Along with advancement in technology adopted by filmmakers lately, Indian Cinema has even become aggregable to the fact that women-centric scripts cannot only reach crores club but can even stay with the audience for quite a long time and bring change in the society, though insignificant. But some path breaking filmmakers like Mehboob Khan with his Mother India, Rajkumar Santoshi with Damini and Shekhar Kapur with Bandit Queen have achieved to stand out as ‘parallel’ cinema enthusiasts.
In the early 21st century Mahesh Manjrekar with his Astitva, Shyam Benegal with Zubeidaa, Sudhir Mishra with Chameli starring Begum of Bollywood, Nagesh Kukunoor with Dor, Madhur Bhandarkar with blockbusters like Chandni Bar, Page 3, Corporate, and Fashion have not let the ‘fashion’ go extinct.
Of late, Raj Kumar Gupta with his No one killed Jessica, Vishal Bhardwaj with 7 Khoon Maaf, Sujoy Ghosh with Kahaani, Gauri Shinde with her debut movie English Vinglish, Vikas Bahl with his much acclaimed Queen, Omung Kumar with his biopic on female Indian boxer Mary Kom of the same name and Pradeep Sarkar’s Mardaani have further taken the legacy of portraying women empowerment on the screen.
The saga doesn’t just stop here. It seems that year 2016 will too prove to be a year of ‘female-centric’ flicks. With Ram Madhvani’s biopic – Neerja, R. Balki’s Ki and Ka dealing with a bold concept of gender discrimination procured much adoration amongst female audience, as it let them watch one of their many wild dreams come true on the screen, Omung Kumar yet again gained substantial praise for his much talked about biopic – Sarbjit, where the struggle of a wife and more importantly disquietude that of a sister for her brother who has been abducted across the border is depicted as real as it could have been. Penned down by Pooja Bhatt, Cabaret allegedly based on Helen’s life, is yet another add-on in the collection of female-protagonist films. Kahaani 2, a sequel to 2012 film – Kahaani, is an Indian thriller directed by Sujoy Ghosh, is expected to set audience on sensation with its story-plot. Recently, Pavan Kirpalani’s psychological thriller starring Radhika Apte, Phobia, was a surprise hit hence showing beyond doubt that not only are filmmakers interested in developing films whose burden is solely borne by leading female artists but even the audience is all welcoming to a refreshing change in the stereotype.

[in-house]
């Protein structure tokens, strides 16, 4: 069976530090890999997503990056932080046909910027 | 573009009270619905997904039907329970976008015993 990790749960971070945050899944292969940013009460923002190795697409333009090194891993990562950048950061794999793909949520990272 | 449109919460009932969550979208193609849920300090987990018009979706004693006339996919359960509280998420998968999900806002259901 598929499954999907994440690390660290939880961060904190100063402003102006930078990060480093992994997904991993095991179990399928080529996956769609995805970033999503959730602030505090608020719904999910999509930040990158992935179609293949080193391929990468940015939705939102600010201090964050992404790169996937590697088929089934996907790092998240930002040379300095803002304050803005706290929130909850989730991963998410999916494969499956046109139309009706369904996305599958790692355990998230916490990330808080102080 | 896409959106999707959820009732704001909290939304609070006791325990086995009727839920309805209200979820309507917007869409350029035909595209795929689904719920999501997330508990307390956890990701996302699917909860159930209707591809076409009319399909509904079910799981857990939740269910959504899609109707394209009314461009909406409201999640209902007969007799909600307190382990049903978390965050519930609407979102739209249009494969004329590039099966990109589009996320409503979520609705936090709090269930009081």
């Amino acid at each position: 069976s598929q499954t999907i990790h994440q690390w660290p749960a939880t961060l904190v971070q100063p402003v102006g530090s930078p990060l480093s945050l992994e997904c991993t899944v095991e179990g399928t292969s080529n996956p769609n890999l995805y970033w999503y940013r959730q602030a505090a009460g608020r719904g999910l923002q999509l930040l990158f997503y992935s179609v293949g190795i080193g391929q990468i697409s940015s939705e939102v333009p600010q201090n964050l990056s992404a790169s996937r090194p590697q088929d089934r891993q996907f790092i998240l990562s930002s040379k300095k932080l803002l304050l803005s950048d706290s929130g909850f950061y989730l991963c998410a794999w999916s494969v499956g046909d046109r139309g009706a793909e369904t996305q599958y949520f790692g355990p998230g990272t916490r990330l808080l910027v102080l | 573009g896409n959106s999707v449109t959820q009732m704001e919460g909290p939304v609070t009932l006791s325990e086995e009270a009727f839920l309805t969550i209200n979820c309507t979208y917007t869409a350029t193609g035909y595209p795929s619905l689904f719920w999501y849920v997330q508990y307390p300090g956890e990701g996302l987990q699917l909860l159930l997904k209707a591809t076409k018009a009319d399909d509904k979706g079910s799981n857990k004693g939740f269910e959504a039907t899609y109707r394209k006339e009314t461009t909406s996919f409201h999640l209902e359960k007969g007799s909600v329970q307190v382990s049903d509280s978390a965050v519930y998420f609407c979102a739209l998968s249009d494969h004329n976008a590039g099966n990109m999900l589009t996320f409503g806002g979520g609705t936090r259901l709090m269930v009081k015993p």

(The views expressed by the author in the article are his/her own.)